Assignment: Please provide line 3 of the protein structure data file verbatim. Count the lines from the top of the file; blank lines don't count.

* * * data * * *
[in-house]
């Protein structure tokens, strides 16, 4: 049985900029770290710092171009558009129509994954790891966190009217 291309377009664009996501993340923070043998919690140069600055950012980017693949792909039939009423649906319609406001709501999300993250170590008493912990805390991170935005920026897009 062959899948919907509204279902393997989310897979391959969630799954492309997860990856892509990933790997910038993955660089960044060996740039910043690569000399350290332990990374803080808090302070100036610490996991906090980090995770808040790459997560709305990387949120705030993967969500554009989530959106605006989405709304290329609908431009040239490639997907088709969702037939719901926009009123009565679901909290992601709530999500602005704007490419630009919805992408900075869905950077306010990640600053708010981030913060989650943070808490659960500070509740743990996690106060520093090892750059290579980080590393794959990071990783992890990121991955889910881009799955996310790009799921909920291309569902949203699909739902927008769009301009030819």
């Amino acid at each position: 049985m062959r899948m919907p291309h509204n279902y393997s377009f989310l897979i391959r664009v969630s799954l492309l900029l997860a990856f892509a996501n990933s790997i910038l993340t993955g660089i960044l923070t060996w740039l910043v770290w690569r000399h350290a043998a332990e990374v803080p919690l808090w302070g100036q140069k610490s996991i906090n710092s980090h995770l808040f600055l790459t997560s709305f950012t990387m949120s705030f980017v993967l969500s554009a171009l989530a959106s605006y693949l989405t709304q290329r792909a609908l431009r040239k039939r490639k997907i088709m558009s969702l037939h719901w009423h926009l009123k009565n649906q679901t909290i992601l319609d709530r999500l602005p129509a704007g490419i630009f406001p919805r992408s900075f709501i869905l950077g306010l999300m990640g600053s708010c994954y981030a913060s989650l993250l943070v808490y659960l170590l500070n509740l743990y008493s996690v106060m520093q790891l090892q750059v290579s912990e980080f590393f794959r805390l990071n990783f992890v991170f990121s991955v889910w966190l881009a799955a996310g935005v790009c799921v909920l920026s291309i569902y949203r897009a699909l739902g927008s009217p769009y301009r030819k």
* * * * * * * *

């Amino acid at each position: 049985m062959r899948m919907p291309h509204n279902y393997s377009f989310l897979i391959r664009v969630s799954l492309l900029l997860a990856f892509a996501n990933s790997i910038l993340t993955g660089i960044l923070t060996w740039l910043v770290w690569r000399h350290a043998a332990e990374v803080p919690l808090w302070g100036q140069k610490s996991i906090n710092s980090h995770l808040f600055l790459t997560s709305f950012t990387m949120s705030f980017v993967l969500s554009a171009l989530a959106s605006y693949l989405t709304q290329r792909a609908l431009r040239k039939r490639k997907i088709m558009s969702l037939h719901w009423h926009l009123k009565n649906q679901t909290i992601l319609d709530r999500l602005p129509a704007g490419i630009f406001p919805r992408s900075f709501i869905l950077g306010l999300m990640g600053s708010c994954y981030a913060s989650l993250l943070v808490y659960l170590l500070n509740l743990y008493s996690v106060m520093q790891l090892q750059v290579s912990e980080f590393f794959r805390l990071n990783f992890v991170f990121s991955v889910w966190l881009a799955a996310g935005v790009c799921v909920l920026s291309i569902y949203r897009a699909l739902g927008s009217p769009y301009r030819k």